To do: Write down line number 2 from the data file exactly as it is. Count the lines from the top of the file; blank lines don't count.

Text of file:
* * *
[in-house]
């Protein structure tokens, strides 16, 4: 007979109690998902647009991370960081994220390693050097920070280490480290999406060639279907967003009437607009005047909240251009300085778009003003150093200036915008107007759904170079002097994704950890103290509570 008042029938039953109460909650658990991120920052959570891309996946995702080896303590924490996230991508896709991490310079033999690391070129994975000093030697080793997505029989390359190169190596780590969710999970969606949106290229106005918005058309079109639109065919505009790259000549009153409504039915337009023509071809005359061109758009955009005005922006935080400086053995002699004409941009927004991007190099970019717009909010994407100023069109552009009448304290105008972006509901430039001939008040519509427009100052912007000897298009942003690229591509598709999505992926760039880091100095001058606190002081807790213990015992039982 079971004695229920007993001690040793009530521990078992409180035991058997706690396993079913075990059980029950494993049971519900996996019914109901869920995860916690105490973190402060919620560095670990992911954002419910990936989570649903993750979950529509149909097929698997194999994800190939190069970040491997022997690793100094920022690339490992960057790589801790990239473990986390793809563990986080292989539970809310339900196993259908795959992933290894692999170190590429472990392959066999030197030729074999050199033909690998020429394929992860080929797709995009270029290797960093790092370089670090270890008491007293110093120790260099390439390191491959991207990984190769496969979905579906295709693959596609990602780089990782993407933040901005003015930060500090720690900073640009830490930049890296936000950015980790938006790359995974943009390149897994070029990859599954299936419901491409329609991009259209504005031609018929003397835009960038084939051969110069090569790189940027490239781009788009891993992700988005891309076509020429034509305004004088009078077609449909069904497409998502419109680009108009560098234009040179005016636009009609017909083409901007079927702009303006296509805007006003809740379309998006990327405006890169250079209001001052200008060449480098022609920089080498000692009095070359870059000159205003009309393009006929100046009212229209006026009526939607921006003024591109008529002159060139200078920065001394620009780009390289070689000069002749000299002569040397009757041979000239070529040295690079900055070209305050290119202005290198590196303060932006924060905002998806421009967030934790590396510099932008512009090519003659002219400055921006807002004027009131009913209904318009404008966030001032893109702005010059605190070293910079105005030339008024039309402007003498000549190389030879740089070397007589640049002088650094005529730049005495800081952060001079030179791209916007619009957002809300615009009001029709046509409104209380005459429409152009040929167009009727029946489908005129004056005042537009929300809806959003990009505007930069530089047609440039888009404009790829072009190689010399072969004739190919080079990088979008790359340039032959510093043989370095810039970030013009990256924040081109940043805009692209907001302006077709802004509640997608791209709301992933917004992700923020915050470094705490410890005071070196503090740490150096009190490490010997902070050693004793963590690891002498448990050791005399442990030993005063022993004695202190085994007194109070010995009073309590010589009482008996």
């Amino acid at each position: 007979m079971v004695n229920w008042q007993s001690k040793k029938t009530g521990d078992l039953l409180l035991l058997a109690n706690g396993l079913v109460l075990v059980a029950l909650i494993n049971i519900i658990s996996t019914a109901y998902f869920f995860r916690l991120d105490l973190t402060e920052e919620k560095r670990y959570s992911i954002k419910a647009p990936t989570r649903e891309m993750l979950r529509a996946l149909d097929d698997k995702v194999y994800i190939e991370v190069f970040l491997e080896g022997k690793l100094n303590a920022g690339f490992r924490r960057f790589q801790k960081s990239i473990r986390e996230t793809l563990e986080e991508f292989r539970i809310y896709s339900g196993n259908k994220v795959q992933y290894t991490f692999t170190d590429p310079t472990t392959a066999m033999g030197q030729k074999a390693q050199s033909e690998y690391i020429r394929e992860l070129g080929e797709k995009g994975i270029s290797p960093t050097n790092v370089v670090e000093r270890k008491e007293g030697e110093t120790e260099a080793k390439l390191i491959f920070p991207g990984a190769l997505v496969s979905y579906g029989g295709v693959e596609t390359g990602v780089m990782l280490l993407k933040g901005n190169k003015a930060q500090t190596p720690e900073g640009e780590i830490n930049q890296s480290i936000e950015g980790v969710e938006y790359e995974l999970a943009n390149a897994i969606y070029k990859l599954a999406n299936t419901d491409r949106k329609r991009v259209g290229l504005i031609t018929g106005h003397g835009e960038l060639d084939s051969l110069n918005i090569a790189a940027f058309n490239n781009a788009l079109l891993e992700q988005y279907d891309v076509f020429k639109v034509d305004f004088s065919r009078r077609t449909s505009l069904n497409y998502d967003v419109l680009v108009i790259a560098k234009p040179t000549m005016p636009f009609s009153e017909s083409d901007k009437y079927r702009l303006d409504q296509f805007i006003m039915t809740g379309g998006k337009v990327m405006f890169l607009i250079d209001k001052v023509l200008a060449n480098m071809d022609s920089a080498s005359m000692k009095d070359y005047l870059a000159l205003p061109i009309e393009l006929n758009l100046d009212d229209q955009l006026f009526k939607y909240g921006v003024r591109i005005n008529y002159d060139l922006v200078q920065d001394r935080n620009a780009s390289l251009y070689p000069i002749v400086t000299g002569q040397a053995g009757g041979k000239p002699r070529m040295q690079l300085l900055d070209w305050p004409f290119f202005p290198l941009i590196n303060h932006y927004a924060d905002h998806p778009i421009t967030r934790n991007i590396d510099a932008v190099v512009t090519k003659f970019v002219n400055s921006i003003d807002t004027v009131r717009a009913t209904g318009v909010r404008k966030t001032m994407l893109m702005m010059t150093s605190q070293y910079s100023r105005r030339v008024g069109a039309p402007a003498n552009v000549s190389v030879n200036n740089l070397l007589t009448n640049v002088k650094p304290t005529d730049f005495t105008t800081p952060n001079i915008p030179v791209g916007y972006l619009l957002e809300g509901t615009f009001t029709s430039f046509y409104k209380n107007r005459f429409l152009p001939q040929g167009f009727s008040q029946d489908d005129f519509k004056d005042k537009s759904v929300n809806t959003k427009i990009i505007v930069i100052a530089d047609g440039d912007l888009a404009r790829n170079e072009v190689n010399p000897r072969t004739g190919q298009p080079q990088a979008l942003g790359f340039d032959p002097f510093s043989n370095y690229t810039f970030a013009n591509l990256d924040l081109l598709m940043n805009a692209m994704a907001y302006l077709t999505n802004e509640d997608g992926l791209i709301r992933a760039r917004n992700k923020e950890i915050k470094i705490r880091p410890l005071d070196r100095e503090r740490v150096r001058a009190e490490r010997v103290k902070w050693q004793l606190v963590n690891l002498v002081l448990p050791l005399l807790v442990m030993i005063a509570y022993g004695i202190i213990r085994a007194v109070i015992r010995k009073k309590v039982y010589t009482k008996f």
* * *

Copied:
């Protein structure tokens, strides 16, 4: 007979109690998902647009991370960081994220390693050097920070280490480290999406060639279907967003009437607009005047909240251009300085778009003003150093200036915008107007759904170079002097994704950890103290509570 008042029938039953109460909650658990991120920052959570891309996946995702080896303590924490996230991508896709991490310079033999690391070129994975000093030697080793997505029989390359190169190596780590969710999970969606949106290229106005918005058309079109639109065919505009790259000549009153409504039915337009023509071809005359061109758009955009005005922006935080400086053995002699004409941009927004991007190099970019717009909010994407100023069109552009009448304290105008972006509901430039001939008040519509427009100052912007000897298009942003690229591509598709999505992926760039880091100095001058606190002081807790213990015992039982 079971004695229920007993001690040793009530521990078992409180035991058997706690396993079913075990059980029950494993049971519900996996019914109901869920995860916690105490973190402060919620560095670990992911954002419910990936989570649903993750979950529509149909097929698997194999994800190939190069970040491997022997690793100094920022690339490992960057790589801790990239473990986390793809563990986080292989539970809310339900196993259908795959992933290894692999170190590429472990392959066999030197030729074999050199033909690998020429394929992860080929797709995009270029290797960093790092370089670090270890008491007293110093120790260099390439390191491959991207990984190769496969979905579906295709693959596609990602780089990782993407933040901005003015930060500090720690900073640009830490930049890296936000950015980790938006790359995974943009390149897994070029990859599954299936419901491409329609991009259209504005031609018929003397835009960038084939051969110069090569790189940027490239781009788009891993992700988005891309076509020429034509305004004088009078077609449909069904497409998502419109680009108009560098234009040179005016636009009609017909083409901007079927702009303006296509805007006003809740379309998006990327405006890169250079209001001052200008060449480098022609920089080498000692009095070359870059000159205003009309393009006929100046009212229209006026009526939607921006003024591109008529002159060139200078920065001394620009780009390289070689000069002749000299002569040397009757041979000239070529040295690079900055070209305050290119202005290198590196303060932006924060905002998806421009967030934790590396510099932008512009090519003659002219400055921006807002004027009131009913209904318009404008966030001032893109702005010059605190070293910079105005030339008024039309402007003498000549190389030879740089070397007589640049002088650094005529730049005495800081952060001079030179791209916007619009957002809300615009009001029709046509409104209380005459429409152009040929167009009727029946489908005129004056005042537009929300809806959003990009505007930069530089047609440039888009404009790829072009190689010399072969004739190919080079990088979008790359340039032959510093043989370095810039970030013009990256924040081109940043805009692209907001302006077709802004509640997608791209709301992933917004992700923020915050470094705490410890005071070196503090740490150096009190490490010997902070050693004793963590690891002498448990050791005399442990030993005063022993004695202190085994007194109070010995009073309590010589009482008996």